Rachel Ginsburg has planned a BASK trip to the Gulf Islands off Vancouver Island that Maryly and I will join. She held a skills practice for this trip on a day when Maryly and I and a few other people could not attend, so we scheduled another skills practice at China Beach to practice with some of the same people. Don Fleming ran the practice and insisted that everyone had to get wet. Evelyn Poates was unable to attend, but her friend Martin was there. Evelyn called around and asked us to make sure that Martin did get wet. He had never learned any kayak rescue skills and needed some instruction from Don. Martin turned out to be a natural. He was very comfortable in the water in or out of his kayak. He said he was a “water dog” and had grown up in the water with no fear of it. When Don asked him to roll the boat over the first time, he tucked his paddle against the boat like he was setting up to do a roll.
I had been bragging that since I learned to use a Greenland style paddle I could ROLL ANY KAYAK. I even suggested that I could roll a piece of 4x8 plywood if I was strapped onto it and had my Greenland paddle. There’s something amusing about offering to roll a piece of plywood with a former 2 x 4. So I declared that I was going to roll the large double “Tofino” kayak that Maryly and I borrowed to take to the Gulf Islands. We figured that this would be easier for me without another person in the boat, so Maryly stayed out after a wet exit practice. She helped Don practice towing a person on the rear deck of his boat while I worked up to rolling the Tofino. First I leaned back on the deck behind me and got a feel for how it felt sculling from a laid-back posture. I tried leaning out partway and sculling but the boat was too big and round for this to feel comfortable. So I went for a resting brace the way Maligiaq does it, by throwing the boat over and trusting the paddle to bring my face back up. This worked and I was able to do the resting brace then sweep back up to an upright position. I was able to do the same thing on both sides but it was more work than in a little river kayak. It felt more comfortable on the left side so I set up to fall over on my right.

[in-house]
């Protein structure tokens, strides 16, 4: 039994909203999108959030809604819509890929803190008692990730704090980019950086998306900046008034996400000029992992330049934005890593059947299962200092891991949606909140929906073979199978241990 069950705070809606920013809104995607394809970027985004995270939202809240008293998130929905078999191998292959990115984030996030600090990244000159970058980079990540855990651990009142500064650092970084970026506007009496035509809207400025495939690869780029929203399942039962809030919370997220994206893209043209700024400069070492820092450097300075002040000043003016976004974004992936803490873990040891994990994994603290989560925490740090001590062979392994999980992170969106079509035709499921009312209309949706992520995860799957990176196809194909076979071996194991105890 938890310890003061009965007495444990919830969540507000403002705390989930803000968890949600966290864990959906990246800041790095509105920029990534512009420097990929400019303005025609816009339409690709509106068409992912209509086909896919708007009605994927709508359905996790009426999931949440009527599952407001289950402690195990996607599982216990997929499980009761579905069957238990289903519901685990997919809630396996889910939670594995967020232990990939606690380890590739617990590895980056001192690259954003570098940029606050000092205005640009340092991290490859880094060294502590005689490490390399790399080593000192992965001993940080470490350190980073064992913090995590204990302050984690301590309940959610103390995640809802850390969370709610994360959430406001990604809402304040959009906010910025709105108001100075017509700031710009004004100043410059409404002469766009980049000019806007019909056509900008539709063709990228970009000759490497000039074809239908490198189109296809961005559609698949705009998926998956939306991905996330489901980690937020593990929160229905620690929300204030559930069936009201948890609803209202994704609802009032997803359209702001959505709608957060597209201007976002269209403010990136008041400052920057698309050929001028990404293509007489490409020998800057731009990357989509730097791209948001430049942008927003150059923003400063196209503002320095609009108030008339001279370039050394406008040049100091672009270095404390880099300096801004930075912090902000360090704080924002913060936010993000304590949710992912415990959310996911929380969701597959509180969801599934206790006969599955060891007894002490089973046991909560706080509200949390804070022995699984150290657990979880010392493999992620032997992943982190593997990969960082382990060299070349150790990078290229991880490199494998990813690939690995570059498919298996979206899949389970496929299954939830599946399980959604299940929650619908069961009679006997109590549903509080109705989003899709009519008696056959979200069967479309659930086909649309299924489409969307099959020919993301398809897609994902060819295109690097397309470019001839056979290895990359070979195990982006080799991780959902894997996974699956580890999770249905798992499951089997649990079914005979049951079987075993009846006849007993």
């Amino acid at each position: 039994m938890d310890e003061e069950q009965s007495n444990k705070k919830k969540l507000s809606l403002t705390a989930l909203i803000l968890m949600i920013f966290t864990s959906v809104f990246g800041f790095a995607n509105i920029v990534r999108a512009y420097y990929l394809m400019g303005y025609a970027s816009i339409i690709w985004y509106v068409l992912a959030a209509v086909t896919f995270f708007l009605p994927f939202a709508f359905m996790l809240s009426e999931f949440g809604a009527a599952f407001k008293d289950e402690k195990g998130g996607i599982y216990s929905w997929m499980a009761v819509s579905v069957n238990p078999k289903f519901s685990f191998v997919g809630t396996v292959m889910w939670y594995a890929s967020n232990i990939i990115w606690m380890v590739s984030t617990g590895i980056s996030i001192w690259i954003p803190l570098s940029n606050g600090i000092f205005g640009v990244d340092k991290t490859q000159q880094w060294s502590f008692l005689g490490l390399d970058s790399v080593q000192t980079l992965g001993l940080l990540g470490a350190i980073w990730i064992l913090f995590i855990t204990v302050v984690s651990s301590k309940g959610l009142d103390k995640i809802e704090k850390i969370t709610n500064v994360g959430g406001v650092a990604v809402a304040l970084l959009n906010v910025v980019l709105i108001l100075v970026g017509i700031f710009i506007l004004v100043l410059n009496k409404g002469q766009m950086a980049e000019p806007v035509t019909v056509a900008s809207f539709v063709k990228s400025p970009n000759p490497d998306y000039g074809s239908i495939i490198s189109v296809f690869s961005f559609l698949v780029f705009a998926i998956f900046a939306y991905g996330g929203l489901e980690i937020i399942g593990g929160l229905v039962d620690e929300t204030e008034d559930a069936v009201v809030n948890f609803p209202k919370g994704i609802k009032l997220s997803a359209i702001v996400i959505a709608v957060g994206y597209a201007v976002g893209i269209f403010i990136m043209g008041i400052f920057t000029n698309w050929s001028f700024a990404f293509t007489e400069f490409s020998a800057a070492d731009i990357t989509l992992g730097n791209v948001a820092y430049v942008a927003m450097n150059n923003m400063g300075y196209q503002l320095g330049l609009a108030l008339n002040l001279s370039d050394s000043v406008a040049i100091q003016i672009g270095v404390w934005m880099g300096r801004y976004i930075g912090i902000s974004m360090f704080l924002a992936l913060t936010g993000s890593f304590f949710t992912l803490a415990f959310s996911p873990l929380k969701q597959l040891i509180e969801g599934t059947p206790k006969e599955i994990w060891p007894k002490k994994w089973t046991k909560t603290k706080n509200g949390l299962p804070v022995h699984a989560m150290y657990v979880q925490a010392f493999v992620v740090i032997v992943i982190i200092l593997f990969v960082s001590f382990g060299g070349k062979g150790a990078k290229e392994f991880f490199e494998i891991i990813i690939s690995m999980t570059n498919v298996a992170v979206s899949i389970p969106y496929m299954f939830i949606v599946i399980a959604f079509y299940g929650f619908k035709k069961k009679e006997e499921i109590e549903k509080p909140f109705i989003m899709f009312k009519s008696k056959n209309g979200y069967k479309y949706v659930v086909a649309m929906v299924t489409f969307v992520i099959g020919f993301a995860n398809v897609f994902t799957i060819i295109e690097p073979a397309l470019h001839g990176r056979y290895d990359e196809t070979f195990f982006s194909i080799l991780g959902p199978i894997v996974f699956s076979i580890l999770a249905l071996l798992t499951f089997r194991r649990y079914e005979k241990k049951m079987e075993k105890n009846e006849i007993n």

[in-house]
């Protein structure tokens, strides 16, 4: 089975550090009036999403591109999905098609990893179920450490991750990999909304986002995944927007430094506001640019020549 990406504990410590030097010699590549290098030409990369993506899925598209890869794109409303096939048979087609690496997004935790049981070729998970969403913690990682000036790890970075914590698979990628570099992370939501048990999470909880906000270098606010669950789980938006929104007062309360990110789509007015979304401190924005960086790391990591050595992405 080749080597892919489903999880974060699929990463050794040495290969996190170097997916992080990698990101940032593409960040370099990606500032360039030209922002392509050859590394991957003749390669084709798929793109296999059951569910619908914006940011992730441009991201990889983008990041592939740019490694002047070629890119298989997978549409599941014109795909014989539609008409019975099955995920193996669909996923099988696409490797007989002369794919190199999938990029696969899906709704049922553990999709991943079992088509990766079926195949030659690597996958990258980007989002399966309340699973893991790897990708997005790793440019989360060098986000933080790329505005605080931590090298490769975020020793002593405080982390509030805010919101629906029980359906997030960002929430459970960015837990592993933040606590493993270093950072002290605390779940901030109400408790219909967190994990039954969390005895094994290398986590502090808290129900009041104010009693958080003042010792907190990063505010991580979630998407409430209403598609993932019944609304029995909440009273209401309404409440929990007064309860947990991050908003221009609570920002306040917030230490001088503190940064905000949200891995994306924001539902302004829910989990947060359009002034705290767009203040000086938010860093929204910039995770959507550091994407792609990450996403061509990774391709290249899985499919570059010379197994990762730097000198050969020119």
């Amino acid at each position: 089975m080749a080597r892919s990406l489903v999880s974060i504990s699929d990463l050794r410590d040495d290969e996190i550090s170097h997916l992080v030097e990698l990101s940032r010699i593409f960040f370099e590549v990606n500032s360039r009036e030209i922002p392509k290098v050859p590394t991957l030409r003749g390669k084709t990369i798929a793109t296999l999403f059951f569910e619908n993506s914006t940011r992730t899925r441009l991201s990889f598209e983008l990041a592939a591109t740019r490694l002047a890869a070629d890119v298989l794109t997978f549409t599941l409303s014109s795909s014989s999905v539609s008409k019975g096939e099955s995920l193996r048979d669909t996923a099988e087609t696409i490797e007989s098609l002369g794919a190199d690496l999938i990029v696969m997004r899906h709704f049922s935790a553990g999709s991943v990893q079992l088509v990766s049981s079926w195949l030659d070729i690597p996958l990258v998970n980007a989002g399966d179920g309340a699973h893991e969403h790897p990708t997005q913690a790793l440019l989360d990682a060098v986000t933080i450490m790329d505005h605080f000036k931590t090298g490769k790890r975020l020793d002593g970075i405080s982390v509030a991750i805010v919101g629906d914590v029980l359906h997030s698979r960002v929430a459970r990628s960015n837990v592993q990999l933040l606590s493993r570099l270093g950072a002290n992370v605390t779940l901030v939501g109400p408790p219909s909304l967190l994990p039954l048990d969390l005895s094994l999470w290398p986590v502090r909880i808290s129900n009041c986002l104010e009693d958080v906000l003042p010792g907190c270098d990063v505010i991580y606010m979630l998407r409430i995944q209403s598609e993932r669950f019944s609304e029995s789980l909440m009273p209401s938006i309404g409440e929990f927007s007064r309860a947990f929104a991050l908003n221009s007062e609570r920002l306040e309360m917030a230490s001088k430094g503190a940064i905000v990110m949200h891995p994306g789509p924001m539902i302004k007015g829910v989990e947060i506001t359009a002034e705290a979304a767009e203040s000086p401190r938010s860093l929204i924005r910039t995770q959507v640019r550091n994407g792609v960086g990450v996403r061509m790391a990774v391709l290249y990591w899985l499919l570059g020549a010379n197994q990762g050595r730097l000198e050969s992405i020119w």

With my dive goggles on and the paddle positioned ready for the sweep up, I leaned forward and rolled over on the right. Practicing in the pool with this paddle I had found that the it could be sculled up from pointing straight down into the water, or I could arch my body to the side and start sculling with the paddle already near the surface. I tried this with the Tofino and was easily able to scull until the boat rolled most of the way to the 90 degree position. I pushed with my right leg and pulled with my left knee and this large wide boat slowly tipped up. When it passed 90 degrees my face rose out of the water and I could catch my breath. This rolling the boat over feels a little like a slow “hip flick” which is supposed to be the key to a good roll. I don’t think a boat this large can be “flicked” over rapidly but it could not resist a gentle pressure to tip it over slowly. Once my face was out of the water, I was in the resting brace position that I had already been in. It was more work than with a river kayak, so I quickly set up for an extra long scull or sweep and sat up. The crowd when wild! Several watching BASKers almost fell out of their boats in surprise and admitted that they never expected this to actually work. Especially with a former 2x4 instead of a “real paddle”.
Maryly and I tried it a few times with her in the front seat, but never managed to get the boat up with two bodies in it. We both agree that with a little more practice and better communication we could probably do it. I’m starting to “design” my 4x8 sheet of plywood. Is it fair to staple a strip of foam down the middle of the plywood so it will tend to roll around its long axis instead of the short one?